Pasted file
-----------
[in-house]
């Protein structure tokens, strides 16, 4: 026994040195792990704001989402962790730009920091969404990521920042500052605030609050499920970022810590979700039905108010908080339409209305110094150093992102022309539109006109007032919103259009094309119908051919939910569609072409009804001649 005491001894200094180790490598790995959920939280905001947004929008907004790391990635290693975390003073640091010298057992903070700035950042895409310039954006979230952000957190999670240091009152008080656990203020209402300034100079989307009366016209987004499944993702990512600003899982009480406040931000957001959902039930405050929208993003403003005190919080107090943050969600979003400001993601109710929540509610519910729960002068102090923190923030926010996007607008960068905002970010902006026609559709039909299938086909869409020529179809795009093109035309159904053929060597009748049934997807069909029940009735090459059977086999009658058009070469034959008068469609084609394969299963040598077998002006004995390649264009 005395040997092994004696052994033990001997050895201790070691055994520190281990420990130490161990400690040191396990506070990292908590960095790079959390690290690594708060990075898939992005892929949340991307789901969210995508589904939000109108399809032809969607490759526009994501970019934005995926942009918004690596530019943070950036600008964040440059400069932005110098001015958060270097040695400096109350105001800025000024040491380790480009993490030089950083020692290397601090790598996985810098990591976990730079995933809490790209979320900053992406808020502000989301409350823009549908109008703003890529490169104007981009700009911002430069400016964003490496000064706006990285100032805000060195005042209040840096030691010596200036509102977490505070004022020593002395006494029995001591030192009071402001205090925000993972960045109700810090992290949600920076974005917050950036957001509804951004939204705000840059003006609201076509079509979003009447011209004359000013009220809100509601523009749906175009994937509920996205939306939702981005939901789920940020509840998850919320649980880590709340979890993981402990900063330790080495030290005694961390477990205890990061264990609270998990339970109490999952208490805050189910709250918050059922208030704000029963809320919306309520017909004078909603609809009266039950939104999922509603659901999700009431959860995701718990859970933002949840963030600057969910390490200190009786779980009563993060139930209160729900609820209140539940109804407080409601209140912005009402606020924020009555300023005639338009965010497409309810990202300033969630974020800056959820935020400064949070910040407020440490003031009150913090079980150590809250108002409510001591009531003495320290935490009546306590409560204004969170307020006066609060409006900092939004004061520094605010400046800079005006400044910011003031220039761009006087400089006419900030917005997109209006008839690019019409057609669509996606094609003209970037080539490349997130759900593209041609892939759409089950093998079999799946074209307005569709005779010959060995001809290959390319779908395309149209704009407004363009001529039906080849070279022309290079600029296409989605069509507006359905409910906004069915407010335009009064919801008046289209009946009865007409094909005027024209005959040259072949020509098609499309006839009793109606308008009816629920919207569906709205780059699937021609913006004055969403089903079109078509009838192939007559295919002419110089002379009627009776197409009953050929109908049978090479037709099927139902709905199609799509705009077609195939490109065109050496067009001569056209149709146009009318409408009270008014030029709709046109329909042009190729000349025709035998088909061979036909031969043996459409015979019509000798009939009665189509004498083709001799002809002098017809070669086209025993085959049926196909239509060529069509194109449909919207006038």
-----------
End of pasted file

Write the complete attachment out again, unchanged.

[in-house]
């Protein structure tokens, strides 16, 4: 026994040195792990704001989402962790730009920091969404990521920042500052605030609050499920970022810590979700039905108010908080339409209305110094150093992102022309539109006109007032919103259009094309119908051919939910569609072409009804001649 005491001894200094180790490598790995959920939280905001947004929008907004790391990635290693975390003073640091010298057992903070700035950042895409310039954006979230952000957190999670240091009152008080656990203020209402300034100079989307009366016209987004499944993702990512600003899982009480406040931000957001959902039930405050929208993003403003005190919080107090943050969600979003400001993601109710929540509610519910729960002068102090923190923030926010996007607008960068905002970010902006026609559709039909299938086909869409020529179809795009093109035309159904053929060597009748049934997807069909029940009735090459059977086999009658058009070469034959008068469609084609394969299963040598077998002006004995390649264009 005395040997092994004696052994033990001997050895201790070691055994520190281990420990130490161990400690040191396990506070990292908590960095790079959390690290690594708060990075898939992005892929949340991307789901969210995508589904939000109108399809032809969607490759526009994501970019934005995926942009918004690596530019943070950036600008964040440059400069932005110098001015958060270097040695400096109350105001800025000024040491380790480009993490030089950083020692290397601090790598996985810098990591976990730079995933809490790209979320900053992406808020502000989301409350823009549908109008703003890529490169104007981009700009911002430069400016964003490496000064706006990285100032805000060195005042209040840096030691010596200036509102977490505070004022020593002395006494029995001591030192009071402001205090925000993972960045109700810090992290949600920076974005917050950036957001509804951004939204705000840059003006609201076509079509979003009447011209004359000013009220809100509601523009749906175009994937509920996205939306939702981005939901789920940020509840998850919320649980880590709340979890993981402990900063330790080495030290005694961390477990205890990061264990609270998990339970109490999952208490805050189910709250918050059922208030704000029963809320919306309520017909004078909603609809009266039950939104999922509603659901999700009431959860995701718990859970933002949840963030600057969910390490200190009786779980009563993060139930209160729900609820209140539940109804407080409601209140912005009402606020924020009555300023005639338009965010497409309810990202300033969630974020800056959820935020400064949070910040407020440490003031009150913090079980150590809250108002409510001591009531003495320290935490009546306590409560204004969170307020006066609060409006900092939004004061520094605010400046800079005006400044910011003031220039761009006087400089006419900030917005997109209006008839690019019409057609669509996606094609003209970037080539490349997130759900593209041609892939759409089950093998079999799946074209307005569709005779010959060995001809290959390319779908395309149209704009407004363009001529039906080849070279022309290079600029296409989605069509507006359905409910906004069915407010335009009064919801008046289209009946009865007409094909005027024209005959040259072949020509098609499309006839009793109606308008009816629920919207569906709205780059699937021609913006004055969403089903079109078509009838192939007559295919002419110089002379009627009776197409009953050929109908049978090479037709099927139902709905199609799509705009077609195939490109065109050496067009001569056209149709146009009318409408009270008014030029709709046109329909042009190729000349025709035998088909061979036909031969043996459409015979019509000798009939009665189509004498083709001799002809002098017809070669086209025993085959049926196909239509060529069509194109449909919207006038």